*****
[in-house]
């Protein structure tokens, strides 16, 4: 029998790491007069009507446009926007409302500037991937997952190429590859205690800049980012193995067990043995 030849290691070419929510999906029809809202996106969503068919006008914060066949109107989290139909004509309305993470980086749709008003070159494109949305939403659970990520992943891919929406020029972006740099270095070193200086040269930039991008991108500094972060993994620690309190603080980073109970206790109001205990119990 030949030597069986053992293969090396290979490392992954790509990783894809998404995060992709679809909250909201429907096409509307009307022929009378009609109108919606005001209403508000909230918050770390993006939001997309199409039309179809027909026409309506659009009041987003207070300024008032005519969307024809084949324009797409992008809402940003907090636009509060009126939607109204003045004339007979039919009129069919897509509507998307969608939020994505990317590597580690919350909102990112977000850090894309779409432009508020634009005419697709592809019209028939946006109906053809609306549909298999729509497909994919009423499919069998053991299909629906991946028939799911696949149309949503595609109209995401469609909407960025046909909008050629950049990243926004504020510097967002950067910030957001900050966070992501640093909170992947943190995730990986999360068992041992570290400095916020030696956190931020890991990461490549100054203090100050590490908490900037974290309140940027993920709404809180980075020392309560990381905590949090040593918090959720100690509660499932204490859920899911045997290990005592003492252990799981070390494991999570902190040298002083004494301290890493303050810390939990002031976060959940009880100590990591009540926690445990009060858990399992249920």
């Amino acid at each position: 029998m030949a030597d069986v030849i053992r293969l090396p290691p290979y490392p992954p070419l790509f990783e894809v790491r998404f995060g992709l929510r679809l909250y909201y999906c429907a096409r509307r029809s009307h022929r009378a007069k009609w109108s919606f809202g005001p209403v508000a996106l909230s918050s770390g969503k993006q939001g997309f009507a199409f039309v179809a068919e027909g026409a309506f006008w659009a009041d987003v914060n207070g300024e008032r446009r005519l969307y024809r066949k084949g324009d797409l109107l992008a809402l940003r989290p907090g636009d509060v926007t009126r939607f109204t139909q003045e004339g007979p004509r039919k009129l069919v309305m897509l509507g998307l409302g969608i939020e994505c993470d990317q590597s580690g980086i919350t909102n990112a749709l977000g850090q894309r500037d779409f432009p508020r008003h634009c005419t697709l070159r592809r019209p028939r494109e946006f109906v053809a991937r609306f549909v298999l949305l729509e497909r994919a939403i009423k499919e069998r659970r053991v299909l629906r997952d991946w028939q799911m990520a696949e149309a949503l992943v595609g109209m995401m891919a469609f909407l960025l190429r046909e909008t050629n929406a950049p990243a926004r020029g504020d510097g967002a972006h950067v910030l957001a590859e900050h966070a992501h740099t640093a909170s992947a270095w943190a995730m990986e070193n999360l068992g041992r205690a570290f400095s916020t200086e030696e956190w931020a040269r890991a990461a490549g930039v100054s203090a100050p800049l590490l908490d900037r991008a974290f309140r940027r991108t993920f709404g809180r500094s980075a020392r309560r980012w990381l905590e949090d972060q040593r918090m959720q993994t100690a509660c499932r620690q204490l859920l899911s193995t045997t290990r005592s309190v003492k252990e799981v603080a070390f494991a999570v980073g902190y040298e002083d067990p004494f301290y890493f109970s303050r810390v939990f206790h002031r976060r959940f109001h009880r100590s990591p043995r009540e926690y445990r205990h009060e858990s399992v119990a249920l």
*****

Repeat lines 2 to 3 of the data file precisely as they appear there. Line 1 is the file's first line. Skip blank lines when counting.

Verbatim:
């Protein structure tokens, strides 16, 4: 029998790491007069009507446009926007409302500037991937997952190429590859205690800049980012193995067990043995 030849290691070419929510999906029809809202996106969503068919006008914060066949109107989290139909004509309305993470980086749709008003070159494109949305939403659970990520992943891919929406020029972006740099270095070193200086040269930039991008991108500094972060993994620690309190603080980073109970206790109001205990119990 030949030597069986053992293969090396290979490392992954790509990783894809998404995060992709679809909250909201429907096409509307009307022929009378009609109108919606005001209403508000909230918050770390993006939001997309199409039309179809027909026409309506659009009041987003207070300024008032005519969307024809084949324009797409992008809402940003907090636009509060009126939607109204003045004339007979039919009129069919897509509507998307969608939020994505990317590597580690919350909102990112977000850090894309779409432009508020634009005419697709592809019209028939946006109906053809609306549909298999729509497909994919009423499919069998053991299909629906991946028939799911696949149309949503595609109209995401469609909407960025046909909008050629950049990243926004504020510097967002950067910030957001900050966070992501640093909170992947943190995730990986999360068992041992570290400095916020030696956190931020890991990461490549100054203090100050590490908490900037974290309140940027993920709404809180980075020392309560990381905590949090040593918090959720100690509660499932204490859920899911045997290990005592003492252990799981070390494991999570902190040298002083004494301290890493303050810390939990002031976060959940009880100590990591009540926690445990009060858990399992249920």
């Amino acid at each position: 029998m030949a030597d069986v030849i053992r293969l090396p290691p290979y490392p992954p070419l790509f990783e894809v790491r998404f995060g992709l929510r679809l909250y909201y999906c429907a096409r509307r029809s009307h022929r009378a007069k009609w109108s919606f809202g005001p209403v508000a996106l909230s918050s770390g969503k993006q939001g997309f009507a199409f039309v179809a068919e027909g026409a309506f006008w659009a009041d987003v914060n207070g300024e008032r446009r005519l969307y024809r066949k084949g324009d797409l109107l992008a809402l940003r989290p907090g636009d509060v926007t009126r939607f109204t139909q003045e004339g007979p004509r039919k009129l069919v309305m897509l509507g998307l409302g969608i939020e994505c993470d990317q590597s580690g980086i919350t909102n990112a749709l977000g850090q894309r500037d779409f432009p508020r008003h634009c005419t697709l070159r592809r019209p028939r494109e946006f109906v053809a991937r609306f549909v298999l949305l729509e497909r994919a939403i009423k499919e069998r659970r053991v299909l629906r997952d991946w028939q799911m990520a696949e149309a949503l992943v595609g109209m995401m891919a469609f909407l960025l190429r046909e909008t050629n929406a950049p990243a926004r020029g504020d510097g967002a972006h950067v910030l957001a590859e900050h966070a992501h740099t640093a909170s992947a270095w943190a995730m990986e070193n999360l068992g041992r205690a570290f400095s916020t200086e030696e956190w931020a040269r890991a990461a490549g930039v100054s203090a100050p800049l590490l908490d900037r991008a974290f309140r940027r991108t993920f709404g809180r500094s980075a020392r309560r980012w990381l905590e949090d972060q040593r918090m959720q993994t100690a509660c499932r620690q204490l859920l899911s193995t045997t290990r005592s309190v003492k252990e799981v603080a070390f494991a999570v980073g902190y040298e002083d067990p004494f301290y890493f109970s303050r810390v939990f206790h002031r976060r959940f109001h009880r100590s990591p043995r009540e926690y445990r205990h009060e858990s399992v119990a249920l």